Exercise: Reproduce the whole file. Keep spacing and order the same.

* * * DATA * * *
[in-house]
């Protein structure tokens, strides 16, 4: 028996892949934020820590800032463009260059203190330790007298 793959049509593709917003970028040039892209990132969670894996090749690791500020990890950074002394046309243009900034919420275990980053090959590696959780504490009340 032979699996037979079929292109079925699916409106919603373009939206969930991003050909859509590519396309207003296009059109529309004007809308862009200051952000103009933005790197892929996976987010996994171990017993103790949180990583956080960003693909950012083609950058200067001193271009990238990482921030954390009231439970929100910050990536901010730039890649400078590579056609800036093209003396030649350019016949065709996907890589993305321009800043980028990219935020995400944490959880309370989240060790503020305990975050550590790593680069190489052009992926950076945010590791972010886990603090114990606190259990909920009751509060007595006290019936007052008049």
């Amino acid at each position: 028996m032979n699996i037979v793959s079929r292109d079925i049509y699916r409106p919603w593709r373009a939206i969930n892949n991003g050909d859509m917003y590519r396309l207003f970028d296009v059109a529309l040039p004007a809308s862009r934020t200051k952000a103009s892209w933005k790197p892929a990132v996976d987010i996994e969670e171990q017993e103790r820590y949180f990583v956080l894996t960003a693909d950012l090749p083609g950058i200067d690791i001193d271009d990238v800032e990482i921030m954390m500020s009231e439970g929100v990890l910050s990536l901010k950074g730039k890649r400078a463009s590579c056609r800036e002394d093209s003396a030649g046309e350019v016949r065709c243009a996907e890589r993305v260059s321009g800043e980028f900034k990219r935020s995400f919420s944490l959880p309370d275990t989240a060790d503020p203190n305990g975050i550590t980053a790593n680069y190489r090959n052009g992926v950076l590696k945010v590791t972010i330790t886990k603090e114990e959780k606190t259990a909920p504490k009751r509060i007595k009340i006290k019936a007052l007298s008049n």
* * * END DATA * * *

[in-house]
């Protein structure tokens, strides 16, 4: 028996892949934020820590800032463009260059203190330790007298 793959049509593709917003970028040039892209990132969670894996090749690791500020990890950074002394046309243009900034919420275990980053090959590696959780504490009340 032979699996037979079929292109079925699916409106919603373009939206969930991003050909859509590519396309207003296009059109529309004007809308862009200051952000103009933005790197892929996976987010996994171990017993103790949180990583956080960003693909950012083609950058200067001193271009990238990482921030954390009231439970929100910050990536901010730039890649400078590579056609800036093209003396030649350019016949065709996907890589993305321009800043980028990219935020995400944490959880309370989240060790503020305990975050550590790593680069190489052009992926950076945010590791972010886990603090114990606190259990909920009751509060007595006290019936007052008049």
């Amino acid at each position: 028996m032979n699996i037979v793959s079929r292109d079925i049509y699916r409106p919603w593709r373009a939206i969930n892949n991003g050909d859509m917003y590519r396309l207003f970028d296009v059109a529309l040039p004007a809308s862009r934020t200051k952000a103009s892209w933005k790197p892929a990132v996976d987010i996994e969670e171990q017993e103790r820590y949180f990583v956080l894996t960003a693909d950012l090749p083609g950058i200067d690791i001193d271009d990238v800032e990482i921030m954390m500020s009231e439970g929100v990890l910050s990536l901010k950074g730039k890649r400078a463009s590579c056609r800036e002394d093209s003396a030649g046309e350019v016949r065709c243009a996907e890589r993305v260059s321009g800043e980028f900034k990219r935020s995400f919420s944490l959880p309370d275990t989240a060790d503020p203190n305990g975050i550590t980053a790593n680069y190489r090959n052009g992926v950076l590696k945010v590791t972010i330790t886990k603090e114990e959780k606190t259990a909920p504490k009751r509060i007595k009340i006290k019936a007052l007298s008049n």